Also you guys, a terminology thing, if anyone cares: "heat content" can be misleading. Often we talk about heat moving into or out of a system, and useful work being done on or by a system; things that exist in the system as a volume are usually referred to as internal energy in closed systems or enthalpy in open systems. But this understanding of heat is violated by ideas like "heat content of the ocean", which is probably better understood as "quantity of heat that has been input into the ocean". It's a subtle distinction but worth keeping in mind!
Don't write this so small, this is important and a good point!
I didn't want to be an offtopic dick!
But I'll continue anyway
heat and work "happen" at system boundaries - they are not thermodynamic properties of a system. They do not define the state of a thermodynamic system: this is done in general by temperature, density, pressure, entropy content, internal energy etc. When we talk about converting "heat to useful energy" this means transferring heat into a system boundary, something happens within that system in a process, and work is exerted by that system through its boundary. In this sense, the role of the heat is to induce a change in the properties of the system that allow us to extract work from it.
Example: coal-burning power plant. Coal is burnt (in what we call ideally a high-temperature reservoir), transferring heat into a working fluid, e.g. water. The effect of this heat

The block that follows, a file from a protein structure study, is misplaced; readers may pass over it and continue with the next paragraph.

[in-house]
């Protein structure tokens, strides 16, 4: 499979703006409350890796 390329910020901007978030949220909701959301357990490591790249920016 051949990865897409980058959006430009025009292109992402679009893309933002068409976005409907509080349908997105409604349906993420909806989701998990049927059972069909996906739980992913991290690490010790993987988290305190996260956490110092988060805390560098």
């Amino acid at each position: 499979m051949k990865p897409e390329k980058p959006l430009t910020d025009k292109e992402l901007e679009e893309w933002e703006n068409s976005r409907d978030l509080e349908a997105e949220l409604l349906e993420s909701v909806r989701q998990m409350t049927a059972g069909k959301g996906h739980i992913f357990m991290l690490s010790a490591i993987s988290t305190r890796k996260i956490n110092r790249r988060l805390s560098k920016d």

transfer is to increase the temperature and (most notably) enthalpy and some other properties of the water. The water turns to steam, more-or-less, and is then put through a turbine or set of turbines in an 'expansion' process (so called because its pressure drops as this is done), in which its enthalpy is reduced by the turbine action. In this process the fluid does work
on the turbine, which is 'spun up' by the action of the fluid: this is the useful energy which eventually comes through your power supply. The working fluid as it comes out of the turbine has a low enthalpy and temperature, and it is put through an evaporator to shed further energy that could not be harvested by the turbine. This excess energy leaves the fluid as heat
. More work
is then put into the fluid for various reasons, to bring it to a condition where heat
can be dumped into it again by the burning of coal, increasing its enthalpy and temperature, and the process repeats.